Radiotherapy Not Likely to Increase Toxic Effect of Immune Checkpoint Inhibitors

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Concomitant radiation therapy with immune checkpoint inhibitor (ICI) therapy for malignant melanoma or lung cancer did not increase the risk for requiring corticosteroid therapy. These findings were published in Cancer.

Although ICIs have improved the survival of patients with cancer, they have been associated with increased risk for immune-related adverse events. To date, whether concomitant treatment with ICIs and radiotherapy increases toxic effects remains unclear.

To assess the safety profile of ICI with radiotherapy, records from a large nationwide patient claims database from the Decision Resources Group were analyzed. Patients with malignant melanoma undergoing treatment with ICIs with or without RT between 2010 and 2017 were assessed for corticosteroid therapy use.


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A total of 1847 and 1321 patients with lung cancer and 1672 and 699 with melanoma were included in the medical claims and medical-pharmacy claims analyses, respectively.

Among the medical claims and medical-pharmacy cohorts, 10.3% and 10.8%, respectively, received radiotherapy. Patients who were receiving PD-1 inhibitors tended to receive more ICI infusions (range, 2 to 5) than those receiving ipilimumab (range, 1 to 2).

At 180 days after the last ICI infusion, receiving both radiotherapy and ICIs did not increase the risk for receiving oral prednisone or methylprednisolone infusions among any subgroup.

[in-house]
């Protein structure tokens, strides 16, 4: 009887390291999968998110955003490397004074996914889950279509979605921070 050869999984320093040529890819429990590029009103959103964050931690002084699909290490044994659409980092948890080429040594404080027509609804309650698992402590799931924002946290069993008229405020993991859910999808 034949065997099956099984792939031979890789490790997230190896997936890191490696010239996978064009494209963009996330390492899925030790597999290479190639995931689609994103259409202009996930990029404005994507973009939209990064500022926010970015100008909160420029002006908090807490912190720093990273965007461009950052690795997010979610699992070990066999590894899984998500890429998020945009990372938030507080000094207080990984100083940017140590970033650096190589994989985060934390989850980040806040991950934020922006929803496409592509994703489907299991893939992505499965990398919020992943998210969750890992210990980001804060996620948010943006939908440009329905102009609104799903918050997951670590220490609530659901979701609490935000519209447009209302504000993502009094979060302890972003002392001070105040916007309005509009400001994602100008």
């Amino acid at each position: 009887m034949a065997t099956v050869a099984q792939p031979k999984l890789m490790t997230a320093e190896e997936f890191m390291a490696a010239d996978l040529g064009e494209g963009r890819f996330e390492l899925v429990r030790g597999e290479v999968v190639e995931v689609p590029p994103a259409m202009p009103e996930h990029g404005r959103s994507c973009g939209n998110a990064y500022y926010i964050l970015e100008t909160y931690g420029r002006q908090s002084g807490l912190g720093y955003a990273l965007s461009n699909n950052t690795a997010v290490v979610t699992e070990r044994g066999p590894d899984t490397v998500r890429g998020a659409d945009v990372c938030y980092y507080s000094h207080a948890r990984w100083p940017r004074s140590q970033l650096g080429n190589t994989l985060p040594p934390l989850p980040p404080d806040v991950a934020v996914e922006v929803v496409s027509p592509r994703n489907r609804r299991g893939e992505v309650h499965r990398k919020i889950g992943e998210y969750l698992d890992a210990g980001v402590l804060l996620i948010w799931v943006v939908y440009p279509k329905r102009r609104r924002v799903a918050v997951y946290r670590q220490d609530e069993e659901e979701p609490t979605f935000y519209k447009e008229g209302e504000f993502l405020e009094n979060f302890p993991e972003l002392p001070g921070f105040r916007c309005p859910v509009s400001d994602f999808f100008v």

However, concomitant radiotherapy increased the risk for hospitalization for all patients receiving PD-1 inhibitors and ipilimumab (relative risk [RR], 1.8; P <.001), all patients receiving PD-1 inhibitors (RR, 1.5; P <.001), patients with lung cancer receiving PD-1 inhibitors (RR, 1.4; P <.001), and patients with melanoma receiving ipilimumab (RR, 2.0; P =.03).

This study was limited by its retrospective design, and the researchers remain unclear about what factors were causative.

The researchers concluded that these data did not suggest concomitant radiotherapy with ICIs increased toxicity in patients with malignant melanoma or lung cancer, but the treatment may increase hospitalizations.

Disclosure: Some study authors declared affiliations with biotech, pharmaceutical, and/or device companies. Please see the original reference for a full list of authors’ disclosures.

Reference

Lee KE, Bender DA, Koutcher LD, et al. Risk of corticosteroid treatment and hospitalization after checkpoint inhibitor and radiation therapy in patients with cancer. Cancer. Published online October 11, 2021. doi:10.1002/cncr.33975

This article originally appeared on Oncology Nurse Advisor



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